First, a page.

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Love Me Tender
Love Me Tender
Actors: Richard Egan, Debra Paget, Elvis Presley, Robert Middleton, William Campbell
Director: Robert D. Webb
Genres: Westerns, Drama, Music Video & Concerts, Musicals & Performing Arts
NR     2006     1hr 29min

Moviegoers were introduced to Elvis Presley in this film set during the dying hours of the Civil War. Elvis sings four songs, including the title song. The year is 1865, and the three Confederate Reno brothers don't know t...  more »


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Movie Details

Actors: Richard Egan, Debra Paget, Elvis Presley, Robert Middleton, William Campbell
Director: Robert D. Webb
Creators: Leo Tover, Hugh S. Fowler, David Weisbart, Maurice Geraghty, Robert Buckner
Genres: Westerns, Drama, Music Video & Concerts, Musicals & Performing Arts
Sub-Genres: Westerns, Love & Romance, Classics, Presley, Elvis, Classic Rock, Musicals
Studio: 20th Century Fox
Format: DVD - Black and White,Widescreen - Dubbed,Subtitled
DVD Release Date: 02/28/2006
Original Release Date: 11/15/1956
Theatrical Release Date: 11/15/1956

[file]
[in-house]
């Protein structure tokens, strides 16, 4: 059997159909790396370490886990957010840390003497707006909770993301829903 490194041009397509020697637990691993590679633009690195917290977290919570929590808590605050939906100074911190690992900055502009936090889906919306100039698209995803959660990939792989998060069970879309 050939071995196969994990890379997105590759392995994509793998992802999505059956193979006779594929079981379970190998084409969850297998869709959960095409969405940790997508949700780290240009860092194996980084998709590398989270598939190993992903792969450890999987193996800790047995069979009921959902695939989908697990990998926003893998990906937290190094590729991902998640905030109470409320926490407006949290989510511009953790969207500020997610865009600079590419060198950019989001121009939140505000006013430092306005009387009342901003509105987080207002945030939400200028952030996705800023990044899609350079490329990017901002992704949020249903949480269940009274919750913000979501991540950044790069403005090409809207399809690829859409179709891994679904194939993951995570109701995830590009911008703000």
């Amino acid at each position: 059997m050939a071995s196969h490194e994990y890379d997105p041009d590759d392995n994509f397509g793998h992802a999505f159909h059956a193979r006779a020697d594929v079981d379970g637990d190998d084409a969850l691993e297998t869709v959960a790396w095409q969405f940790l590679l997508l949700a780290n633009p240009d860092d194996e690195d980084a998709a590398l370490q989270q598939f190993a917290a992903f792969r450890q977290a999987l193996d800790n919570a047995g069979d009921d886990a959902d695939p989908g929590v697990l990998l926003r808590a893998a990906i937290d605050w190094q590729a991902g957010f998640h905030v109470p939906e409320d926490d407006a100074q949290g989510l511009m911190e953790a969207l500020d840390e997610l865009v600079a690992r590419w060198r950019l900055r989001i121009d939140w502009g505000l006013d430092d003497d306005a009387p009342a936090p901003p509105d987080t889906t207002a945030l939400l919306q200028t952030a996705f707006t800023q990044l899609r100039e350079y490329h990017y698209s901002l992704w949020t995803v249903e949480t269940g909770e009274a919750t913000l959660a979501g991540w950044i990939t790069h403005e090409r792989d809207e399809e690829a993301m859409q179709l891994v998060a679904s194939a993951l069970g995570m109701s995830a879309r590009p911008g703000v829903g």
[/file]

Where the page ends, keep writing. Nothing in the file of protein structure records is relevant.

Release Year: 2006
Run Time: 1hr 29min
Screens: Black and White,Widescreen
Number of Discs: 1
SwapaDVD Credits: 1
Total Copies: 0
Members Wishing: 7
Edition: Special Edition
MPAA Rating: NR (Not Rated)
Languages: English, English, Spanish
Subtitles: English, Spanish
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Movie Reviews

Introducing Elvis...
L. Shirley | fountain valley, ca United States | 09/12/2004
(4 out of 5 stars)

""Love Me Tender" is the touching tale of brotherly love, and the after effects of war. It is also the film that introduces Elvis to us as an actor. Although not his best screen work(he gets better in later films), it's very much worth the view, just to be serenaded by him throughout the film, and his moving rendition of "Love Me Tender" will put a lump in your throat and have you humming it for days after.

Richard Egan, William Campbell, and James Drury are the three older Reno Brothers who have been off fighting in the Civil War for four years. They are fighting for the Confederates, and not knowing the war has ended, have robbed the Northern Army's payroll, with all intentions of turning it over to the cause of the South. When they find out the war is over, they earnestly figure it is the "spoils of war" and divvy it up with the other men in their group. They happily return home, and Vance(Egan) is especially anticipating reuniting with the girl he left behind, the beautiful Kathy(Debra Paget).

Things go downhill from there...Everyone thought Vance had been killed in the war, his younger brother Clint(Elvis), has married his girl, and the law is after the brothers for the payroll money they stole. Vance loves his younger brother and tries to live with this turn of events, but things go from bad to worse as he tries to make things right with everyone.